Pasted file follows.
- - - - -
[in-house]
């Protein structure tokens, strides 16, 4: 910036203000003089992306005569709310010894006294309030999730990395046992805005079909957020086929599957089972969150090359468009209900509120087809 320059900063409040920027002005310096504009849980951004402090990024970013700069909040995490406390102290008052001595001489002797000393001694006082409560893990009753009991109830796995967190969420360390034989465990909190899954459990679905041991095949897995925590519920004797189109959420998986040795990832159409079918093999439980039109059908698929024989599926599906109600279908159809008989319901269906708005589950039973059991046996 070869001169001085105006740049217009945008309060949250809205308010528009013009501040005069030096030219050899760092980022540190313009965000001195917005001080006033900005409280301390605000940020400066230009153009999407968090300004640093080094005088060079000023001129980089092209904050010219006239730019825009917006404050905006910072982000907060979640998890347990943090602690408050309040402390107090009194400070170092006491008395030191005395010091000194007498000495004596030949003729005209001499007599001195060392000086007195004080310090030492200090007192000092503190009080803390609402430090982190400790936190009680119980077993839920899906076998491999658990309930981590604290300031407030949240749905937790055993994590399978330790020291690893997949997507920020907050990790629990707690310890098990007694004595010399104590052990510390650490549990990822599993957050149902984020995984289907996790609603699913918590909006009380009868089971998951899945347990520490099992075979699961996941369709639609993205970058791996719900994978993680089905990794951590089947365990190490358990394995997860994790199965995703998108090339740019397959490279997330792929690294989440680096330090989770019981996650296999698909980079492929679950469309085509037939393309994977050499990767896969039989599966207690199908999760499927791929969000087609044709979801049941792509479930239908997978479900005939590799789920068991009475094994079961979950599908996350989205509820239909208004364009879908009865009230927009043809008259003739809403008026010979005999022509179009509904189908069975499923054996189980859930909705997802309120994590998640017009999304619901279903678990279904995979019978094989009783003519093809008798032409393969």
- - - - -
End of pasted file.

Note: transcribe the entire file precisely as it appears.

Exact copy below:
[in-house]
């Protein structure tokens, strides 16, 4: 910036203000003089992306005569709310010894006294309030999730990395046992805005079909957020086929599957089972969150090359468009209900509120087809 320059900063409040920027002005310096504009849980951004402090990024970013700069909040995490406390102290008052001595001489002797000393001694006082409560893990009753009991109830796995967190969420360390034989465990909190899954459990679905041991095949897995925590519920004797189109959420998986040795990832159409079918093999439980039109059908698929024989599926599906109600279908159809008989319901269906708005589950039973059991046996 070869001169001085105006740049217009945008309060949250809205308010528009013009501040005069030096030219050899760092980022540190313009965000001195917005001080006033900005409280301390605000940020400066230009153009999407968090300004640093080094005088060079000023001129980089092209904050010219006239730019825009917006404050905006910072982000907060979640998890347990943090602690408050309040402390107090009194400070170092006491008395030191005395010091000194007498000495004596030949003729005209001499007599001195060392000086007195004080310090030492200090007192000092503190009080803390609402430090982190400790936190009680119980077993839920899906076998491999658990309930981590604290300031407030949240749905937790055993994590399978330790020291690893997949997507920020907050990790629990707690310890098990007694004595010399104590052990510390650490549990990822599993957050149902984020995984289907996790609603699913918590909006009380009868089971998951899945347990520490099992075979699961996941369709639609993205970058791996719900994978993680089905990794951590089947365990190490358990394995997860994790199965995703998108090339740019397959490279997330792929690294989440680096330090989770019981996650296999698909980079492929679950469309085509037939393309994977050499990767896969039989599966207690199908999760499927791929969000087609044709979801049941792509479930239908997978479900005939590799789920068991009475094994079961979950599908996350989205509820239909208004364009879908009865009230927009043809008259003739809403008026010979005999022509179009509904189908069975499923054996189980859930909705997802309120994590998640017009999304619901279903678990279904995979019978094989009783003519093809008798032409393969």